The history of lebkuchen, or gingerbread, dates back to ancient Egypt. The first iteration of these cakes called for a generous amount of honey, considered a gift from the gods in pre-Christian times. German friars in the 13th century baked similar honey cakes to accompany the strong beer served in monasteries during Lent, setting the groundwork for modern gingerbread. Those early lebkuchen recipes included various imported spices such as cardamom, cinnamon, nutmeg, anise, cloves, and of course,... ginger. Spices cost a lot of money in medieval Europe, so recipes that used them liberally provided a subtle means to display wealth. Lebkuchen commanded such respect in Nuremberg that it stood in for currency.
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Lebkuchenherzen, or gingerbread hearts, are a common sight at the open-air markets that operate throughout Germany during holidays such as Christmas, Oktoberfest, and Kirmes. They usually hang from ribbons with sweet sayings written in frosting at the center. You give them to friends or lovers or your family to express your feelings. When you bake them at home and decorate them, you can say exactly what you like.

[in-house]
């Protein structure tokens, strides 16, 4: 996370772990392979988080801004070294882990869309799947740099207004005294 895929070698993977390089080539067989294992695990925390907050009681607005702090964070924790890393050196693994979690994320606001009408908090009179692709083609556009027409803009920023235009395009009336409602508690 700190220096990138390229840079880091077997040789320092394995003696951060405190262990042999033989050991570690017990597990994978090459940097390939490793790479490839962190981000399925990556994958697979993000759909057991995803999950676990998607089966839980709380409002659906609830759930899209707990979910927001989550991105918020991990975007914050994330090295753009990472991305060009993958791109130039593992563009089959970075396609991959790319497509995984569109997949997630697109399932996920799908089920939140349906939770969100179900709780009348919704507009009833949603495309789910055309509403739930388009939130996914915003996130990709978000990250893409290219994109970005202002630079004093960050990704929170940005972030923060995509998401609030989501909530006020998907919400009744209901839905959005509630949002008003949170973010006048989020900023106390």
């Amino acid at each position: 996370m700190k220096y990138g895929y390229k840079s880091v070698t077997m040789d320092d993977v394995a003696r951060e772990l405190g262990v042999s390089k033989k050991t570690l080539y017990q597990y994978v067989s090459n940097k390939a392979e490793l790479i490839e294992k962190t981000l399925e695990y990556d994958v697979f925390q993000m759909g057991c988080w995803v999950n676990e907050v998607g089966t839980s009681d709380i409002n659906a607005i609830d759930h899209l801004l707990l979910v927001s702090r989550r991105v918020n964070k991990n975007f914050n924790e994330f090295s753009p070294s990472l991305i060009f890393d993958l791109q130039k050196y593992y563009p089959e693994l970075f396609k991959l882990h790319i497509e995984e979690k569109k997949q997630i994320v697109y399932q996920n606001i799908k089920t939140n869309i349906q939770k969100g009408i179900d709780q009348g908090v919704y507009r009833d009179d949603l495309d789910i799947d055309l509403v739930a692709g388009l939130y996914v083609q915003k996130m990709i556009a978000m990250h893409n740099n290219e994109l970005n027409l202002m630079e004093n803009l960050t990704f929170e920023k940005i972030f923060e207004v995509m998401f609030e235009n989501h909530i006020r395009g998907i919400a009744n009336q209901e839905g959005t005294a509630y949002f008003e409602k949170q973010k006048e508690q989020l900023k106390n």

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The Nürnberger lebkuchen recipe has been around since the 14th century when Nürnberg was a rich city with good trade associations. You can make traditional-style Nürnberger lebkuchen in your home without any special German ingredients. Finish these soft, spicy cookies with a liqueur or rum glaze. They keep for several weeks in an airtight container on the counter, so make a double batch to keep on hand for when guests drop in during the festive season. They also freeze well for extended storage.
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The Brothers Grimm might deserve credit for the popularity of gingerbread houses, or perhaps early gingerbread-house building efforts inspired the setting for their classic fairy tale, Hansel and Gretel. Either way, this Christmas tradition spread through Europe and then across to the New World. This recipe produces a hard cookie suitable for lebkuchenhaus construction.
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Basler läckerli ("Lek-ur-lē"), a 300-year-old cookie with a secret recipe, originated in Basel, Switzerland. Dry, crisp, and filled with nuts and orangeat, or candied orange peel, this cookie keeps well for weeks. If you cannot get a hold of real Basler läckerli from a European source, this recipe yields a similarly delicious cookie.